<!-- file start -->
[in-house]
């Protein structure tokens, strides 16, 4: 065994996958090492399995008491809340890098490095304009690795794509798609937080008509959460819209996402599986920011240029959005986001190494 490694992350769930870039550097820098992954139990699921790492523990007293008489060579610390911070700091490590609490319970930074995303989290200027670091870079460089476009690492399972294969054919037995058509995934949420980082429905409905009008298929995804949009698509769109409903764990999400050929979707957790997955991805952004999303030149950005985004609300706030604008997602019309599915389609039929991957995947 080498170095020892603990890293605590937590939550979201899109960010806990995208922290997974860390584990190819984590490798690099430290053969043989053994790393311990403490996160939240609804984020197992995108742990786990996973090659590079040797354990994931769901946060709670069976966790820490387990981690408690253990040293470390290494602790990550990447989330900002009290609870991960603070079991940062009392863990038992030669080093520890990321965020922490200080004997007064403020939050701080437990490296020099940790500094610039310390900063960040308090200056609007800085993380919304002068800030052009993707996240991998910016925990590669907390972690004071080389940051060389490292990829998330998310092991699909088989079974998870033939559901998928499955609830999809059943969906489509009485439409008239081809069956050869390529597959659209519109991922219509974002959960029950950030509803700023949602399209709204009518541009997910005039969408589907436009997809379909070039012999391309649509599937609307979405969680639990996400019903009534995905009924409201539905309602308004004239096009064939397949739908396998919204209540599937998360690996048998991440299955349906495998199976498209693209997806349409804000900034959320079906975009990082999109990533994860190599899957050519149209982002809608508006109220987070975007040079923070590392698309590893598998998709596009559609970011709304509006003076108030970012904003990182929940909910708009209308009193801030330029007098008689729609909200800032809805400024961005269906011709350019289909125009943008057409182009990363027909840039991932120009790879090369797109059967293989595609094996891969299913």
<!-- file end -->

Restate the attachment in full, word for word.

[in-house]
């Protein structure tokens, strides 16, 4: 065994996958090492399995008491809340890098490095304009690795794509798609937080008509959460819209996402599986920011240029959005986001190494 490694992350769930870039550097820098992954139990699921790492523990007293008489060579610390911070700091490590609490319970930074995303989290200027670091870079460089476009690492399972294969054919037995058509995934949420980082429905409905009008298929995804949009698509769109409903764990999400050929979707957790997955991805952004999303030149950005985004609300706030604008997602019309599915389609039929991957995947 080498170095020892603990890293605590937590939550979201899109960010806990995208922290997974860390584990190819984590490798690099430290053969043989053994790393311990403490996160939240609804984020197992995108742990786990996973090659590079040797354990994931769901946060709670069976966790820490387990981690408690253990040293470390290494602790990550990447989330900002009290609870991960603070079991940062009392863990038992030669080093520890990321965020922490200080004997007064403020939050701080437990490296020099940790500094610039310390900063960040308090200056609007800085993380919304002068800030052009993707996240991998910016925990590669907390972690004071080389940051060389490292990829998330998310092991699909088989079974998870033939559901998928499955609830999809059943969906489509009485439409008239081809069956050869390529597959659209519109991922219509974002959960029950950030509803700023949602399209709204009518541009997910005039969408589907436009997809379909070039012999391309649509599937609307979405969680639990996400019903009534995905009924409201539905309602308004004239096009064939397949739908396998919204209540599937998360690996048998991440299955349906495998199976498209693209997806349409804000900034959320079906975009990082999109990533994860190599899957050519149209982002809608508006109220987070975007040079923070590392698309590893598998998709596009559609970011709304509006003076108030970012904003990182929940909910708009209308009193801030330029007098008689729609909200800032809805400024961005269906011709350019289909125009943008057409182009990363027909840039991932120009790879090369797109059967293989595609094996891969299913």